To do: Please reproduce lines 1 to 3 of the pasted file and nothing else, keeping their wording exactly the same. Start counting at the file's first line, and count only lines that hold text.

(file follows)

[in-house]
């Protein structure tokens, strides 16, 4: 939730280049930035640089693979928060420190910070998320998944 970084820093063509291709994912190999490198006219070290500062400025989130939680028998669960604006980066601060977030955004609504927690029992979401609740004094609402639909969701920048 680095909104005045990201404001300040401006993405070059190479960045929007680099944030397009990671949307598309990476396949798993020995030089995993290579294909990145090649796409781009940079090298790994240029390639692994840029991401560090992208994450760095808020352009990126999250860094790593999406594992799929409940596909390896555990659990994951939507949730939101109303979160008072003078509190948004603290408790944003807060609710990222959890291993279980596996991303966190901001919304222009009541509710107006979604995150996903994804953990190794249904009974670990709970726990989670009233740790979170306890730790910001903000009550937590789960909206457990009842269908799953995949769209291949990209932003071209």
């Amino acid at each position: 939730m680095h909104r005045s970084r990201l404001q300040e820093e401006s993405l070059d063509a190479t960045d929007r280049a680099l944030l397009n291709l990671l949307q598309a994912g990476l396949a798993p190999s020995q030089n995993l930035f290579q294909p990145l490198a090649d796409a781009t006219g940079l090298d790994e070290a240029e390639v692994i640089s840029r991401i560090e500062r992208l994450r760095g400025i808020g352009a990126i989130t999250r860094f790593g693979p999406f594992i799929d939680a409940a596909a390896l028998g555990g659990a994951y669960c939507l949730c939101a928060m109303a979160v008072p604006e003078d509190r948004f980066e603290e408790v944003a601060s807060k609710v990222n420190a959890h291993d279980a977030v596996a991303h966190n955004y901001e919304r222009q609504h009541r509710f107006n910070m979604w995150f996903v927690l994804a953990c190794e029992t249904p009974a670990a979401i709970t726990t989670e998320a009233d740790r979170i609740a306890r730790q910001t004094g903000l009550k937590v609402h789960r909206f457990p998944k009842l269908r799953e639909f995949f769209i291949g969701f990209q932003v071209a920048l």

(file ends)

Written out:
[in-house]
């Protein structure tokens, strides 16, 4: 939730280049930035640089693979928060420190910070998320998944 970084820093063509291709994912190999490198006219070290500062400025989130939680028998669960604006980066601060977030955004609504927690029992979401609740004094609402639909969701920048 680095909104005045990201404001300040401006993405070059190479960045929007680099944030397009990671949307598309990476396949798993020995030089995993290579294909990145090649796409781009940079090298790994240029390639692994840029991401560090992208994450760095808020352009990126999250860094790593999406594992799929409940596909390896555990659990994951939507949730939101109303979160008072003078509190948004603290408790944003807060609710990222959890291993279980596996991303966190901001919304222009009541509710107006979604995150996903994804953990190794249904009974670990709970726990989670009233740790979170306890730790910001903000009550937590789960909206457990009842269908799953995949769209291949990209932003071209």
């Amino acid at each position: 939730m680095h909104r005045s970084r990201l404001q300040e820093e401006s993405l070059d063509a190479t960045d929007r280049a680099l944030l397009n291709l990671l949307q598309a994912g990476l396949a798993p190999s020995q030089n995993l930035f290579q294909p990145l490198a090649d796409a781009t006219g940079l090298d790994e070290a240029e390639v692994i640089s840029r991401i560090e500062r992208l994450r760095g400025i808020g352009a990126i989130t999250r860094f790593g693979p999406f594992i799929d939680a409940a596909a390896l028998g555990g659990a994951y669960c939507l949730c939101a928060m109303a979160v008072p604006e003078d509190r948004f980066e603290e408790v944003a601060s807060k609710v990222n420190a959890h291993d279980a977030v596996a991303h966190n955004y901001e919304r222009q609504h009541r509710f107006n910070m979604w995150f996903v927690l994804a953990c190794e029992t249904p009974a670990a979401i709970t726990t989670e998320a009233d740790r979170i609740a306890r730790q910001t004094g903000l009550k937590v609402h789960r909206f457990p998944k009842l269908r799953e639909f995949f769209i291949g969701f990209q932003v071209a920048l």